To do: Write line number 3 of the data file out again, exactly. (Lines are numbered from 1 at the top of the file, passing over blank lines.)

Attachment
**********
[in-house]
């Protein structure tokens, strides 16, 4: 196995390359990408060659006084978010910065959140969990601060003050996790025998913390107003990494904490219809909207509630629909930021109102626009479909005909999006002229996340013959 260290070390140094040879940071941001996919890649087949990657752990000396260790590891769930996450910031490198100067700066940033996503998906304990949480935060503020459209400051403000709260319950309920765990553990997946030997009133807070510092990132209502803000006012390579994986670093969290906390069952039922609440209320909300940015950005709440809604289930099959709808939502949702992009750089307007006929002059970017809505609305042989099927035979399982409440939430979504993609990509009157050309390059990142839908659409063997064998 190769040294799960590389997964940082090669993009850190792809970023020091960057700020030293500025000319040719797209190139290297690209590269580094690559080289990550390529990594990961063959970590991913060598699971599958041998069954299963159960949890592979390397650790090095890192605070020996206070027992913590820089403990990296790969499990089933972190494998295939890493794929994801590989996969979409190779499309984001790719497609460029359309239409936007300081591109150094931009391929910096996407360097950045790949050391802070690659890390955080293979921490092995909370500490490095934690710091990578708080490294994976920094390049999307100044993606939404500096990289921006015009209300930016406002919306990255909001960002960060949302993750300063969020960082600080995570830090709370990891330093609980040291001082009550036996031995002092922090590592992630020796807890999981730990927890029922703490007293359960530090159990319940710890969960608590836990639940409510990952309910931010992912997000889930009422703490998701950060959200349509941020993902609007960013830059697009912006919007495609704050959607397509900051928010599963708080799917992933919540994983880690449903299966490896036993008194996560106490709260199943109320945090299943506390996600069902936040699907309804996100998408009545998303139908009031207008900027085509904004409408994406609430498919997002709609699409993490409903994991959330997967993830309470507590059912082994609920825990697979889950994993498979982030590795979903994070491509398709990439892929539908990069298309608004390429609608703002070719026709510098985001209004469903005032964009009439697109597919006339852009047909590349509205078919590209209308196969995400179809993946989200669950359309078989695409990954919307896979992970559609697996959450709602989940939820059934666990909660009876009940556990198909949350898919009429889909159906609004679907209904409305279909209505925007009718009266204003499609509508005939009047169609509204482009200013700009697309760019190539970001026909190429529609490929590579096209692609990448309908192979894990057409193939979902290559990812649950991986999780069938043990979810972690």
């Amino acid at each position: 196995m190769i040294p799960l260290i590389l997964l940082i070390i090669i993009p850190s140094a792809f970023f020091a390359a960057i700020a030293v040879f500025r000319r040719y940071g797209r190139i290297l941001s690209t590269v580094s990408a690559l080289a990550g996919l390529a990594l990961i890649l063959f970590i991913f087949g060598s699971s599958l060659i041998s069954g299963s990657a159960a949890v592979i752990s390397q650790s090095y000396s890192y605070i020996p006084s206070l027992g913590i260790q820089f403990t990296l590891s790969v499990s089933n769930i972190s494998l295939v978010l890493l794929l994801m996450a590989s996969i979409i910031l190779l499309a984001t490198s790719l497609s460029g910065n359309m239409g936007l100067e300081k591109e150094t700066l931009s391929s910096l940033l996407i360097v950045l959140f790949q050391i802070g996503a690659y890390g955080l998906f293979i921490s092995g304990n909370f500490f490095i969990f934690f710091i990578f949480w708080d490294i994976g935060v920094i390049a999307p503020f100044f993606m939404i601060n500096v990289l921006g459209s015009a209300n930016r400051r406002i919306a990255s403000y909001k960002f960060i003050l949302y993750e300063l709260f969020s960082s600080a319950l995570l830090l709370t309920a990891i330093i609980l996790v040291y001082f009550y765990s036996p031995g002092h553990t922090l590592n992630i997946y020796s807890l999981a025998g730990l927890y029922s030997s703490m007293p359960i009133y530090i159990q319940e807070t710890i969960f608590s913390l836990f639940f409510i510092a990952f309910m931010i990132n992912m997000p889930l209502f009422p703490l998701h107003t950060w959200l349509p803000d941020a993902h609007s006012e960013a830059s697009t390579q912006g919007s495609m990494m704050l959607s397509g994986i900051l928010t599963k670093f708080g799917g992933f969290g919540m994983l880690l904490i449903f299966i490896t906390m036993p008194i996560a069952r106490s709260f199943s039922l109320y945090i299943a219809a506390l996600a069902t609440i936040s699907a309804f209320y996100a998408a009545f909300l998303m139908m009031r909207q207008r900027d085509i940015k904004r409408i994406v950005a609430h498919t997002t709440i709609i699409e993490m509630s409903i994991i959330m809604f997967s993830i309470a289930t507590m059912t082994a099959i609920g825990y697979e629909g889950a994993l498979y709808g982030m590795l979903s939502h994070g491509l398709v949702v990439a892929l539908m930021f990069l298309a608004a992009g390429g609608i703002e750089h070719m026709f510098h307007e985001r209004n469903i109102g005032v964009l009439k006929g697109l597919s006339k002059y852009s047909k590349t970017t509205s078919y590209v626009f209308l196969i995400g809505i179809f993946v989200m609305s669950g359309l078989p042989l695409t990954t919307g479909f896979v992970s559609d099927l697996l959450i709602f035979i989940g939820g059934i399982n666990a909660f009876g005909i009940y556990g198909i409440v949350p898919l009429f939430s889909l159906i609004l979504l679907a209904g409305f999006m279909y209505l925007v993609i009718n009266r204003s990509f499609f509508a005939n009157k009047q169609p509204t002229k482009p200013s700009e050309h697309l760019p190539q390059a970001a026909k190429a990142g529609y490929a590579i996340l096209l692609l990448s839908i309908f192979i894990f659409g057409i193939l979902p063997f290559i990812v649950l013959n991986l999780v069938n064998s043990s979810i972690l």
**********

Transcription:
């Amino acid at each position: 196995m190769i040294p799960l260290i590389l997964l940082i070390i090669i993009p850190s140094a792809f970023f020091a390359a960057i700020a030293v040879f500025r000319r040719y940071g797209r190139i290297l941001s690209t590269v580094s990408a690559l080289a990550g996919l390529a990594l990961i890649l063959f970590i991913f087949g060598s699971s599958l060659i041998s069954g299963s990657a159960a949890v592979i752990s390397q650790s090095y000396s890192y605070i020996p006084s206070l027992g913590i260790q820089f403990t990296l590891s790969v499990s089933n769930i972190s494998l295939v978010l890493l794929l994801m996450a590989s996969i979409i910031l190779l499309a984001t490198s790719l497609s460029g910065n359309m239409g936007l100067e300081k591109e150094t700066l931009s391929s910096l940033l996407i360097v950045l959140f790949q050391i802070g996503a690659y890390g955080l998906f293979i921490s092995g304990n909370f500490f490095i969990f934690f710091i990578f949480w708080d490294i994976g935060v920094i390049a999307p503020f100044f993606m939404i601060n500096v990289l921006g459209s015009a209300n930016r400051r406002i919306a990255s403000y909001k960002f960060i003050l949302y993750e300063l709260f969020s960082s600080a319950l995570l830090l709370t309920a990891i330093i609980l996790v040291y001082f009550y765990s036996p031995g002092h553990t922090l590592n992630i997946y020796s807890l999981a025998g730990l927890y029922s030997s703490m007293p359960i009133y530090i159990q319940e807070t710890i969960f608590s913390l836990f639940f409510i510092a990952f309910m931010i990132n992912m997000p889930l209502f009422p703490l998701h107003t950060w959200l349509p803000d941020a993902h609007s006012e960013a830059s697009t390579q912006g919007s495609m990494m704050l959607s397509g994986i900051l928010t599963k670093f708080g799917g992933f969290g919540m994983l880690l904490i449903f299966i490896t906390m036993p008194i996560a069952r106490s709260f199943s039922l109320y945090i299943a219809a506390l996600a069902t609440i936040s699907a309804f209320y996100a998408a009545f909300l998303m139908m009031r909207q207008r900027d085509i940015k904004r409408i994406v950005a609430h498919t997002t709440i709609i699409e993490m509630s409903i994991i959330m809604f997967s993830i309470a289930t507590m059912t082994a099959i609920g825990y697979e629909g889950a994993l498979y709808g982030m590795l979903s939502h994070g491509l398709v949702v990439a892929l539908m930021f990069l298309a608004a992009g390429g609608i703002e750089h070719m026709f510098h307007e985001r209004n469903i109102g005032v964009l009439k006929g697109l597919s006339k002059y852009s047909k590349t970017t509205s078919y590209v626009f209308l196969i995400g809505i179809f993946v989200m609305s669950g359309l078989p042989l695409t990954t919307g479909f896979v992970s559609d099927l697996l959450i709602f035979i989940g939820g059934i399982n666990a909660f009876g005909i009940y556990g198909i409440v949350p898919l009429f939430s889909l159906i609004l979504l679907a209904g409305f999006m279909y209505l925007v993609i009718n009266r204003s990509f499609f509508a005939n009157k009047q169609p509204t002229k482009p200013s700009e050309h697309l760019p190539q390059a970001a026909k190429a990142g529609y490929a590579i996340l096209l692609l990448s839908i309908f192979i894990f659409g057409i193939l979902p063997f290559i990812v649950l013959n991986l999780v069938n064998s043990s979810i972690l």